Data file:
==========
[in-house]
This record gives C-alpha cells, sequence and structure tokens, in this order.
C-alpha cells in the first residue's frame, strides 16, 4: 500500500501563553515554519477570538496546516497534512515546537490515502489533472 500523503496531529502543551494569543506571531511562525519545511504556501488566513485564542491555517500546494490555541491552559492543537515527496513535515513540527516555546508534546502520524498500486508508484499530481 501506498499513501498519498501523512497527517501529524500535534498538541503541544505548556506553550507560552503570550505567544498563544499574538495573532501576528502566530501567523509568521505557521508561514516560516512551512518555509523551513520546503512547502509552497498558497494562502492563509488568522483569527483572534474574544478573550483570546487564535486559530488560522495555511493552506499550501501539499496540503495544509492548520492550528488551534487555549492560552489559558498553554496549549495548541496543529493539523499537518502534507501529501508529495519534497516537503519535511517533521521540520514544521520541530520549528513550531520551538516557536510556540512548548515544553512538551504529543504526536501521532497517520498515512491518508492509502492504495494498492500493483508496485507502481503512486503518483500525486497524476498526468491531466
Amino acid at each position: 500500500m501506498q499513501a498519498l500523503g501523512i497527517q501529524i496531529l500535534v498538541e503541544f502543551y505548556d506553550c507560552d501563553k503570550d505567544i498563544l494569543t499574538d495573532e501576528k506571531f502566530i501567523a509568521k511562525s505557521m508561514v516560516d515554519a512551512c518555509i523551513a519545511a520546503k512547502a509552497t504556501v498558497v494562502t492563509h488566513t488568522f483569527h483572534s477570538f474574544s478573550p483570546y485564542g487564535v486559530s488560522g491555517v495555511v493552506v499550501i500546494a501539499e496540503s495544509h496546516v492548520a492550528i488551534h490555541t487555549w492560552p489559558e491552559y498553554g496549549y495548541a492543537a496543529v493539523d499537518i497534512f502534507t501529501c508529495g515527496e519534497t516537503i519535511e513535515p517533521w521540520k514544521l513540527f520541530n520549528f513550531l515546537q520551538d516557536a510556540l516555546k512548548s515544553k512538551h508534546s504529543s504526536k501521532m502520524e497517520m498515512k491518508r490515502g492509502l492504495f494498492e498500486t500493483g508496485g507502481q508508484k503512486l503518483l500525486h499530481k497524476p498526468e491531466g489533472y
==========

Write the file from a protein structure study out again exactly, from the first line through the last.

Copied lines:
[in-house]
This record gives C-alpha cells, sequence and structure tokens, in this order.
C-alpha cells in the first residue's frame, strides 16, 4: 500500500501563553515554519477570538496546516497534512515546537490515502489533472 500523503496531529502543551494569543506571531511562525519545511504556501488566513485564542491555517500546494490555541491552559492543537515527496513535515513540527516555546508534546502520524498500486508508484499530481 501506498499513501498519498501523512497527517501529524500535534498538541503541544505548556506553550507560552503570550505567544498563544499574538495573532501576528502566530501567523509568521505557521508561514516560516512551512518555509523551513520546503512547502509552497498558497494562502492563509488568522483569527483572534474574544478573550483570546487564535486559530488560522495555511493552506499550501501539499496540503495544509492548520492550528488551534487555549492560552489559558498553554496549549495548541496543529493539523499537518502534507501529501508529495519534497516537503519535511517533521521540520514544521520541530520549528513550531520551538516557536510556540512548548515544553512538551504529543504526536501521532497517520498515512491518508492509502492504495494498492500493483508496485507502481503512486503518483500525486497524476498526468491531466
Amino acid at each position: 500500500m501506498q499513501a498519498l500523503g501523512i497527517q501529524i496531529l500535534v498538541e503541544f502543551y505548556d506553550c507560552d501563553k503570550d505567544i498563544l494569543t499574538d495573532e501576528k506571531f502566530i501567523a509568521k511562525s505557521m508561514v516560516d515554519a512551512c518555509i523551513a519545511a520546503k512547502a509552497t504556501v498558497v494562502t492563509h488566513t488568522f483569527h483572534s477570538f474574544s478573550p483570546y485564542g487564535v486559530s488560522g491555517v495555511v493552506v499550501i500546494a501539499e496540503s495544509h496546516v492548520a492550528i488551534h490555541t487555549w492560552p489559558e491552559y498553554g496549549y495548541a492543537a496543529v493539523d499537518i497534512f502534507t501529501c508529495g515527496e519534497t516537503i519535511e513535515p517533521w521540520k514544521l513540527f520541530n520549528f513550531l515546537q520551538d516557536a510556540l516555546k512548548s515544553k512538551h508534546s504529543s504526536k501521532m502520524e497517520m498515512k491518508r490515502g492509502l492504495f494498492e498500486t500493483g508496485g507502481q508508484k503512486l503518483l500525486h499530481k497524476p498526468e491531466g489533472y